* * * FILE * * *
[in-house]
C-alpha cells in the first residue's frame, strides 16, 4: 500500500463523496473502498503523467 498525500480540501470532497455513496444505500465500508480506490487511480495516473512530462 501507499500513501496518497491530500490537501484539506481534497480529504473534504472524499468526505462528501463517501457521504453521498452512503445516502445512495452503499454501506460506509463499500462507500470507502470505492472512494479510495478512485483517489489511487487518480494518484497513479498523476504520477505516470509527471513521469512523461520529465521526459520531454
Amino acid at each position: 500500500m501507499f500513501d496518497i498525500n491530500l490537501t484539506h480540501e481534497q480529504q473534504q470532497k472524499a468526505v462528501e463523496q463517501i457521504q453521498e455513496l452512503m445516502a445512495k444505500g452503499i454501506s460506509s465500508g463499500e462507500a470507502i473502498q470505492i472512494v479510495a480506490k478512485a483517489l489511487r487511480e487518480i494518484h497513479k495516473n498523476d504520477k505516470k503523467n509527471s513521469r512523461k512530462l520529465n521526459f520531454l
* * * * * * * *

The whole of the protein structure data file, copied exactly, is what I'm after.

[in-house]
C-alpha cells in the first residue's frame, strides 16, 4: 500500500463523496473502498503523467 498525500480540501470532497455513496444505500465500508480506490487511480495516473512530462 501507499500513501496518497491530500490537501484539506481534497480529504473534504472524499468526505462528501463517501457521504453521498452512503445516502445512495452503499454501506460506509463499500462507500470507502470505492472512494479510495478512485483517489489511487487518480494518484497513479498523476504520477505516470509527471513521469512523461520529465521526459520531454
Amino acid at each position: 500500500m501507499f500513501d496518497i498525500n491530500l490537501t484539506h480540501e481534497q480529504q473534504q470532497k472524499a468526505v462528501e463523496q463517501i457521504q453521498e455513496l452512503m445516502a445512495k444505500g452503499i454501506s460506509s465500508g463499500e462507500a470507502i473502498q470505492i472512494v479510495a480506490k478512485a483517489l489511487r487511480e487518480i494518484h497513479k495516473n498523476d504520477k505516470k503523467n509527471s513521469r512523461k512530462l520529465n521526459f520531454l